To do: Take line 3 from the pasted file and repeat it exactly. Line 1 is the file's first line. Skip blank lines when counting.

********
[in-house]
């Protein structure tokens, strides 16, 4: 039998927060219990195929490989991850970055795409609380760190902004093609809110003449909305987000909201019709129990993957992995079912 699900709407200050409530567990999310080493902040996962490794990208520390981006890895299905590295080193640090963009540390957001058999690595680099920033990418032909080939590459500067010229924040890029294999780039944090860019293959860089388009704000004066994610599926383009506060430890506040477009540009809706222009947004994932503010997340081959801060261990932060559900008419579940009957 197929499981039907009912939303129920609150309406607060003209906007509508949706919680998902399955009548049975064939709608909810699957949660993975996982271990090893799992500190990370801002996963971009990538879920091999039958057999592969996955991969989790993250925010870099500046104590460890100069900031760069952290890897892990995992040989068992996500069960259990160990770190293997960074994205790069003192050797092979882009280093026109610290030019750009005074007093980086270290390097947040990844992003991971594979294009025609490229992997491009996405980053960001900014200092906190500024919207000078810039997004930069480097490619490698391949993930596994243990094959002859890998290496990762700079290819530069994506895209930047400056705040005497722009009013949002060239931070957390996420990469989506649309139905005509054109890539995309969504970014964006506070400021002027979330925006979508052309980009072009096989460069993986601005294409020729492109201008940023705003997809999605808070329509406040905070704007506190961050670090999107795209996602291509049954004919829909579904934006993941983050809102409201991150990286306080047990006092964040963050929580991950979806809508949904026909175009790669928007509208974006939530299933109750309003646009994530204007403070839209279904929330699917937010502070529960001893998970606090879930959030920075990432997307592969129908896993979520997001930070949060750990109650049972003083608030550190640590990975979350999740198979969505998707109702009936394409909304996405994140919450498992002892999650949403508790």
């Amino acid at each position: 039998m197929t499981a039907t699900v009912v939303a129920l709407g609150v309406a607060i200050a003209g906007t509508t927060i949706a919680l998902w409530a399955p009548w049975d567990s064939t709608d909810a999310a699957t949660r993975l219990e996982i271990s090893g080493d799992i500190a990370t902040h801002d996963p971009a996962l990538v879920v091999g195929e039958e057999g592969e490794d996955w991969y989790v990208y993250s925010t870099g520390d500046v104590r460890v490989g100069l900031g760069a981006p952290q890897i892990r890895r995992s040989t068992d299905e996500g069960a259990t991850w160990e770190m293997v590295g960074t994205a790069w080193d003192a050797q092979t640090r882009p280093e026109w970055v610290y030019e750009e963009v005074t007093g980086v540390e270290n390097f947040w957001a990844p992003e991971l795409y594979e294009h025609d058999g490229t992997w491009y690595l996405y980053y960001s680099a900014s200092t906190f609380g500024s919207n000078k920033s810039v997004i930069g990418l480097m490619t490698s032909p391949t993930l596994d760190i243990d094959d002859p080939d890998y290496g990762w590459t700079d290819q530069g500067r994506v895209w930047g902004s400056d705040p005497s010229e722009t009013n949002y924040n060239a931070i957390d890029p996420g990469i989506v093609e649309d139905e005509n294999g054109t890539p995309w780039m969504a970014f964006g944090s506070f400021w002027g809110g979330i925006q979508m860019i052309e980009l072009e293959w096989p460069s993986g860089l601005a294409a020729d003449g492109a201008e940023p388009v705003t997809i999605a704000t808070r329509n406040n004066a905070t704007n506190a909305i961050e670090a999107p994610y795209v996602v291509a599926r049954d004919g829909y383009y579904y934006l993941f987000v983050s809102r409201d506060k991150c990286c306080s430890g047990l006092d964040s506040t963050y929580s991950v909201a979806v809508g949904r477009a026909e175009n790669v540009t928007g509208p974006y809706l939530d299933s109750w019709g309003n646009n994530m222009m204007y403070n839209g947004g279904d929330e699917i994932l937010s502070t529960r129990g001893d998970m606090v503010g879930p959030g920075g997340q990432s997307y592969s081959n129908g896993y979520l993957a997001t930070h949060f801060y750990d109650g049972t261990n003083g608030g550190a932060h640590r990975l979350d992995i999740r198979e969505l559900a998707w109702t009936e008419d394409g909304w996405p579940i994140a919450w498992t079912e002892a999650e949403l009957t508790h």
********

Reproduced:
């Amino acid at each position: 039998m197929t499981a039907t699900v009912v939303a129920l709407g609150v309406a607060i200050a003209g906007t509508t927060i949706a919680l998902w409530a399955p009548w049975d567990s064939t709608d909810a999310a699957t949660r993975l219990e996982i271990s090893g080493d799992i500190a990370t902040h801002d996963p971009a996962l990538v879920v091999g195929e039958e057999g592969e490794d996955w991969y989790v990208y993250s925010t870099g520390d500046v104590r460890v490989g100069l900031g760069a981006p952290q890897i892990r890895r995992s040989t068992d299905e996500g069960a259990t991850w160990e770190m293997v590295g960074t994205a790069w080193d003192a050797q092979t640090r882009p280093e026109w970055v610290y030019e750009e963009v005074t007093g980086v540390e270290n390097f947040w957001a990844p992003e991971l795409y594979e294009h025609d058999g490229t992997w491009y690595l996405y980053y960001s680099a900014s200092t906190f609380g500024s919207n000078k920033s810039v997004i930069g990418l480097m490619t490698s032909p391949t993930l596994d760190i243990d094959d002859p080939d890998y290496g990762w590459t700079d290819q530069g500067r994506v895209w930047g902004s400056d705040p005497s010229e722009t009013n949002y924040n060239a931070i957390d890029p996420g990469i989506v093609e649309d139905e005509n294999g054109t890539p995309w780039m969504a970014f964006g944090s506070f400021w002027g809110g979330i925006q979508m860019i052309e980009l072009e293959w096989p460069s993986g860089l601005a294409a020729d003449g492109a201008e940023p388009v705003t997809i999605a704000t808070r329509n406040n004066a905070t704007n506190a909305i961050e670090a999107p994610y795209v996602v291509a599926r049954d004919g829909y383009y579904y934006l993941f987000v983050s809102r409201d506060k991150c990286c306080s430890g047990l006092d964040s506040t963050y929580s991950v909201a979806v809508g949904r477009a026909e175009n790669v540009t928007g509208p974006y809706l939530d299933s109750w019709g309003n646009n994530m222009m204007y403070n839209g947004g279904d929330e699917i994932l937010s502070t529960r129990g001893d998970m606090v503010g879930p959030g920075g997340q990432s997307y592969s081959n129908g896993y979520l993957a997001t930070h949060f801060y750990d109650g049972t261990n003083g608030g550190a932060h640590r990975l979350d992995i999740r198979e969505l559900a998707w109702t009936e008419d394409g909304w996405p579940i994140a919450w498992t079912e002892a999650e949403l009957t508790h």